This announcement originally appeared on Dalhousie University’s website and has been republished with their permission.

Researchers at Dalhousie are the recipients of $1.5 million in funding that will help acquire the cutting-edge tools they need to conduct world-class research. The funding for these Dal-led projects is part of a larger $96 million investment to support 377 new research infrastructure projects at 55 institutions from coast to coast.

The funds, which are provided through the Canada Foundation for Innovation’s (CFI) John R. Evans Leaders Fund (JELF), are designed to help universities attract and retain the best and brightest researchers from around the world.

And, to further contribute to the Government of Canada’s efforts to provide support for research infrastructure in the province, Research Nova Scotia is matching national CFI funding for six of the projects. The combined investment from both organizations is more than $2.5 million.

“Support from the Canada Foundation for Innovation ensures that researchers are equipped for success at every stage of their career,” says Roseann O’Reilly Runte, the CFI’s president and CEO. “The John R. Evans Leaders Fund helps Canadian universities, institutes and research hospitals create the conditions necessary for their talented researchers to excel.”

“This investment from the Government of Canada is helping to ensure Canada has a prosperous future,” says Alice Aiken, vice-president research and innovation at Dalhousie. “Dalhousie’s researchers have always been leaders in discovery and innovation, and by giving the them the tools they need to excel, it highlights our role as a global leader in environmental, medical and social research.”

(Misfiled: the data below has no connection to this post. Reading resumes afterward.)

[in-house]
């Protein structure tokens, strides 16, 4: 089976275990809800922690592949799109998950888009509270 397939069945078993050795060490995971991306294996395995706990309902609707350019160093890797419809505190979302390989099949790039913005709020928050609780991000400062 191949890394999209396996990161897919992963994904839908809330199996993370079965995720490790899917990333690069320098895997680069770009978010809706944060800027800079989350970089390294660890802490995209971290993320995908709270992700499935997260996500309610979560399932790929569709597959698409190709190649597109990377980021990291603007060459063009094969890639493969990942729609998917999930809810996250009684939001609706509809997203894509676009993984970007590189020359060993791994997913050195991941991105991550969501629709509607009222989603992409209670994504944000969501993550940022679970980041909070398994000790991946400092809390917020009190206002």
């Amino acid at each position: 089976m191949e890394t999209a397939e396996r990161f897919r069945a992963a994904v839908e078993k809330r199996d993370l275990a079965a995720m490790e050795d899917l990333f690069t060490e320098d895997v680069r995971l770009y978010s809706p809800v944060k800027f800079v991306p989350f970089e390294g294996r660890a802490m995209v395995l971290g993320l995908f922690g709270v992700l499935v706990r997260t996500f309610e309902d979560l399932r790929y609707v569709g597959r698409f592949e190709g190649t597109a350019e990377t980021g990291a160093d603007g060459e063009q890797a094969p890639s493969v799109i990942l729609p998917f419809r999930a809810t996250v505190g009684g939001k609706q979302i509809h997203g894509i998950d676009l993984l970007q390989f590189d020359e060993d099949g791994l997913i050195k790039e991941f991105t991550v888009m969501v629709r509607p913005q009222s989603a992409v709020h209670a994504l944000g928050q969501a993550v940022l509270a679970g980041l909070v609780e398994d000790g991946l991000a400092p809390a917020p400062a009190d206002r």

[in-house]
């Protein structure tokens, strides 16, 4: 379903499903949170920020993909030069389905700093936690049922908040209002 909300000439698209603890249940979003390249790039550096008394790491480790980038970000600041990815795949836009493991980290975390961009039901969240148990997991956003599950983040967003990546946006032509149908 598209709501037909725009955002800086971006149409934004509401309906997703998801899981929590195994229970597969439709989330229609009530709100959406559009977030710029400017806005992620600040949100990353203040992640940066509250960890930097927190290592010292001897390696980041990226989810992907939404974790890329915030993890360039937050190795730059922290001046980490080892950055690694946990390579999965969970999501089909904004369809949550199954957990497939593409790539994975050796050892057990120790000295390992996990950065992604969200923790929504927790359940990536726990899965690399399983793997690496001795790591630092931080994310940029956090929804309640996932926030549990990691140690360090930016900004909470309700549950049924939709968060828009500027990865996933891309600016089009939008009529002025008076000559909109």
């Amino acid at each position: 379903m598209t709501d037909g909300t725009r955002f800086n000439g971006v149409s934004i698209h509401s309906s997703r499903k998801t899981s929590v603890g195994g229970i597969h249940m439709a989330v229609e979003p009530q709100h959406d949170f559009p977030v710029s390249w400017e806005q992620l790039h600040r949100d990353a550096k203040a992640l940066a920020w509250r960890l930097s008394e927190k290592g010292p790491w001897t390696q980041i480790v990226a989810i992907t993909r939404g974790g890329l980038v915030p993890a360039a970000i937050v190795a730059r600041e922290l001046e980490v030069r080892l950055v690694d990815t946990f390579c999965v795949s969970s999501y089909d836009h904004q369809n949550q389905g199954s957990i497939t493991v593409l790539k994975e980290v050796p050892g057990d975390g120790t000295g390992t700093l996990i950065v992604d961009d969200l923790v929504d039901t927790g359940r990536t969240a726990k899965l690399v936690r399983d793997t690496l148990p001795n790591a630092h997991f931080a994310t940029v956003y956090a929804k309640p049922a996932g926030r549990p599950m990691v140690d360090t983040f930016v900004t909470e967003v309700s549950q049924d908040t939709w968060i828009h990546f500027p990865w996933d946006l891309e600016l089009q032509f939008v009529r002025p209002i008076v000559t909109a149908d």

Project highlights

Dr. Noreen Kamal

Faculty: Engineering
Project: Health Care System Optimization and Analytics

Health care is costly to deliver, and there are significant deficiencies in the quality of care that is delivered. The issues plaguing our health-care system include long wait times for access to medical treatment and non-urgent surgeries. However, the root cause of these issues are often upstream or downstream of the unit or department being affected. Models and simulations are needed to be developed that take the entire health system into account in order to make substantive changes to our health system.

Dr. Kamal and her team are proposing to develop novel models, sophisticated simulations, visualizations, and improvement methodologies that consider the health care system as a whole to foster substantive change to health care organization and delivery. The methods will combine a system-wide view (“big data”) with existing industrial engineering methodologies to make improvements to our health-care system.

Dr. Kamal’s research will include a high-performance computational infrastructure that will allow for the development of novel models, simulations, as well as big-data analytics. Additionally, they will interface with Nova Scotia Health and other health care organizations through both embedding researchers and trainees within the health-care organization, and also enabling virtual links to remote locations through video conferencing.

Dr. Brandon Heung

Faculty: Agriculture
Project: Infrastructure for a Soil-Landscape Analysis & Modelling Lab

Accurate and precise soil information is needed to maintain and improve our soil resources and to address significant environmental challenges, such as the loss of agricultural land, the decline in soil organic carbon, and the deterioration of soil health. Without information on the spatial patterns of soil, our ability to identify the most suitable locations to realize new agricultural and resource management opportunities and capitalize on our natural resources are being hindered — especially since climate change further exacerbates threats to soil functions.